World Health Organization Launches Global Campaign Against Trans Fats

The UN's health agency urges developing nations to eliminate the mostly man-made fats from food.

trans fat
Chann Kim, owner of Donut City in Lynn, has changed his flour mix and shortening so he can be compliant with the no trans fat rules, but he is having trouble finding a substitute for the chocolate icing on donuts. (Joanne Rathe/The Boston Globe via Getty Images)
Boston Globe via Getty Images

The World Health Organization urged developing nations on Monday to follow the lead of affluent countries and eliminate man-made trans fatty acids from their food supplies. The campaign is an effort to save half a million lives each year. Officials from the United Nations’ health agency said there are six specific steps countries could take to reduce a large wave of heart disease and strokes that result in more than 500,000 deaths annually.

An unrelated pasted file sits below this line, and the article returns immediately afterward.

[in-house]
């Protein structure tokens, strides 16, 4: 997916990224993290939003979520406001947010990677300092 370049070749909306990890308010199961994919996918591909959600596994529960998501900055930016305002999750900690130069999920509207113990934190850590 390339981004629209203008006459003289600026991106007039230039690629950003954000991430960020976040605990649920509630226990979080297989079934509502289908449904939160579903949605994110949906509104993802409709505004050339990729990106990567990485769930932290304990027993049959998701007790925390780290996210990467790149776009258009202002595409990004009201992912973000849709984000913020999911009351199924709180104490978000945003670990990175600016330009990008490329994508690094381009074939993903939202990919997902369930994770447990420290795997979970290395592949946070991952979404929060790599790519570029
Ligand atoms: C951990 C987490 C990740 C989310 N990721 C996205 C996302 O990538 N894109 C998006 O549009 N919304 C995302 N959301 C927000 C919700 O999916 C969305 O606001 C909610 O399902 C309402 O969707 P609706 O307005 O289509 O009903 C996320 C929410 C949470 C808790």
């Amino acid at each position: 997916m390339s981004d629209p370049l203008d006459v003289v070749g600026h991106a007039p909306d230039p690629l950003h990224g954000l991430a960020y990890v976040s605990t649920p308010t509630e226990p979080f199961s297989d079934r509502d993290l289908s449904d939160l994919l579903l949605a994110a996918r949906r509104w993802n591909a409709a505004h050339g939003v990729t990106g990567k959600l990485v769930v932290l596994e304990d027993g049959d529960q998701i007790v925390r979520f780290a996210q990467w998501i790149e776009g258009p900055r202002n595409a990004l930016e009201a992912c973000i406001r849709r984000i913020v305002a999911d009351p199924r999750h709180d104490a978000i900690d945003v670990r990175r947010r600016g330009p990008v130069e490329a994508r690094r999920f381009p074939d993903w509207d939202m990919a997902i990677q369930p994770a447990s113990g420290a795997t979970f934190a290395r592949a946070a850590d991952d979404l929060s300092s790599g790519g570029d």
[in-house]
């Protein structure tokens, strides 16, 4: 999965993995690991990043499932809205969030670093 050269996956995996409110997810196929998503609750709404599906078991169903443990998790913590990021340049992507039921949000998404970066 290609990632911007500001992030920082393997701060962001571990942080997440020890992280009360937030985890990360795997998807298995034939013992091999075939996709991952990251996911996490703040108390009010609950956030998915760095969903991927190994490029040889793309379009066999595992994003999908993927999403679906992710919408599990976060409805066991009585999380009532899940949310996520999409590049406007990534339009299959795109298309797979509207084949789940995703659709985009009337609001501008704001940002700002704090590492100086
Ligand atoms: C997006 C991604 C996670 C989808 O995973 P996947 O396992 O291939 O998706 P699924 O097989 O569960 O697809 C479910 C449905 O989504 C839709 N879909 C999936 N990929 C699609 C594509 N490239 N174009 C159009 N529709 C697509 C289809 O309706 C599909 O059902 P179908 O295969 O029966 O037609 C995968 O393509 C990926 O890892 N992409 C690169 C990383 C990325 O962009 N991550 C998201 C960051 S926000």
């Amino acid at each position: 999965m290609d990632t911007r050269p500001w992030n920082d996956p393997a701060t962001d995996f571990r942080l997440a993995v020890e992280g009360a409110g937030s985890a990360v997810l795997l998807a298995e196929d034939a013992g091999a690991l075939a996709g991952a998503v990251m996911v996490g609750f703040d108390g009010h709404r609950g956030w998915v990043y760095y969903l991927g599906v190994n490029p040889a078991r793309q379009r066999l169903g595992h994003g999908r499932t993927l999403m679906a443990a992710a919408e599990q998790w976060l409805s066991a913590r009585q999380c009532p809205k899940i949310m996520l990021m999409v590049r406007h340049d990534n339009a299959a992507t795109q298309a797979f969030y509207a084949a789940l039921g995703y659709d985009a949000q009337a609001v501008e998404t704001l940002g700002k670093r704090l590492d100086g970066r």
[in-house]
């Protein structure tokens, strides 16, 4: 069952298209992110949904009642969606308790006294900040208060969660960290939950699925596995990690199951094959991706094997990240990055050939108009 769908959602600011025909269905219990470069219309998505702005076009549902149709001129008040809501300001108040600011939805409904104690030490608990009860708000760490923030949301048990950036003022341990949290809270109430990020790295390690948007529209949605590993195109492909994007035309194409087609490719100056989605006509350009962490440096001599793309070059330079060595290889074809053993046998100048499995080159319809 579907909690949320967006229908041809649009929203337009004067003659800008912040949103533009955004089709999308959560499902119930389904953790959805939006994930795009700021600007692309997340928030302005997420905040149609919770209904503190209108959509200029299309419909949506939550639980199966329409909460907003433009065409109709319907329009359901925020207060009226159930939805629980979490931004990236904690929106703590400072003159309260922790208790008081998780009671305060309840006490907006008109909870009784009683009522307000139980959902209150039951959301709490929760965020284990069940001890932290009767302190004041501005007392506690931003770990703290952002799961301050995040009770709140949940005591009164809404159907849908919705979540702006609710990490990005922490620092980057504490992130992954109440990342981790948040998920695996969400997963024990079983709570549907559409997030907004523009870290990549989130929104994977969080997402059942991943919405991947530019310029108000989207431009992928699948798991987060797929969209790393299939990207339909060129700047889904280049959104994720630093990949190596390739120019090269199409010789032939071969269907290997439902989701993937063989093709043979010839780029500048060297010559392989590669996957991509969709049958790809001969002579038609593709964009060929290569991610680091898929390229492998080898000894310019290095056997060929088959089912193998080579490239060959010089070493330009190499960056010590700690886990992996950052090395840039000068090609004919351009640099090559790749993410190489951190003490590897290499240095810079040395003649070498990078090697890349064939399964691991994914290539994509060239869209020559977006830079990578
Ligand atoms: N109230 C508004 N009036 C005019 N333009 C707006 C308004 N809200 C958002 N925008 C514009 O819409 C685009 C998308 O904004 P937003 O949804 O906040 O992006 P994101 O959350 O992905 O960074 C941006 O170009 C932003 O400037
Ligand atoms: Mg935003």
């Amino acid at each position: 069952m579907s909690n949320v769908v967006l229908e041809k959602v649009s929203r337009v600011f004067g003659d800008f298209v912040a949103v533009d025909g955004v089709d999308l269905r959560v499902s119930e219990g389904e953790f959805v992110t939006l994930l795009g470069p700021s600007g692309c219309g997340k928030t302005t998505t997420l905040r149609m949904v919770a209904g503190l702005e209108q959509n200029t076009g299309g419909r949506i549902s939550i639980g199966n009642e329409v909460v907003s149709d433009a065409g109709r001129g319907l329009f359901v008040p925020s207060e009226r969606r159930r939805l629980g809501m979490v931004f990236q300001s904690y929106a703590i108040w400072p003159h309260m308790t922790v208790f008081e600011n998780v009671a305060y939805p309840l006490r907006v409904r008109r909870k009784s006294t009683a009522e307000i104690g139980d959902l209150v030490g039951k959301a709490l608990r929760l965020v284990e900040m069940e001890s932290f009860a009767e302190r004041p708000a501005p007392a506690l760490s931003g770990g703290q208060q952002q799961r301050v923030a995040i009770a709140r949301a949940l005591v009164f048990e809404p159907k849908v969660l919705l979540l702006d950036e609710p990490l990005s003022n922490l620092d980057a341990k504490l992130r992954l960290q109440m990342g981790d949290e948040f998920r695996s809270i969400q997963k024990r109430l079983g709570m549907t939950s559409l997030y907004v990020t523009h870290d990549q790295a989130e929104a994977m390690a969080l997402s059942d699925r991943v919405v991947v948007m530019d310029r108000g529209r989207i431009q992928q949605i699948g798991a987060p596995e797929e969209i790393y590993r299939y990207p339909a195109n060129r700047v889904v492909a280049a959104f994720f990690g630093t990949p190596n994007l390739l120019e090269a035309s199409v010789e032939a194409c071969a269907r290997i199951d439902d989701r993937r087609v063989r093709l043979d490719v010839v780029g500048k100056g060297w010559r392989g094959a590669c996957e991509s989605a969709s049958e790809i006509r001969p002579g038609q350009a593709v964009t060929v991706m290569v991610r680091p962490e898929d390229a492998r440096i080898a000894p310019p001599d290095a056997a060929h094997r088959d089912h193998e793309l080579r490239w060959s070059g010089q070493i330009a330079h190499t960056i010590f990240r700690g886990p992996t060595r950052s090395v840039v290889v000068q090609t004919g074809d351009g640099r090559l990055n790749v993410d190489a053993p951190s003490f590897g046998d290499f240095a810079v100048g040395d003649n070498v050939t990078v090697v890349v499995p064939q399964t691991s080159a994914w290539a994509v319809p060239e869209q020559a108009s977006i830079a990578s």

“Trans fat is an unnecessary toxic chemical that kills, and there’s no reason people around the world should continue to be exposed” to it, said Dr. Tom Frieden, the former director of the U.S. Centers for Disease Control and Prevention who now leads an initiative called Resolve to Save Lives, to the Los Angeles Times. 

Some trans fats occur naturally in daily foods or meat from ruminant animals and they do not raise major health concerns, but many others are industrially made. These fats are created by adding hydrogen to vegetable oil, converting liquid fats to a solid at room temperature. These make processed foods cheaper to produce and extend their shelf life. Food manufacturers supplying U.S. consumers are expected to have changed their production processes to reduce trans fat use to negligible levels by next month.

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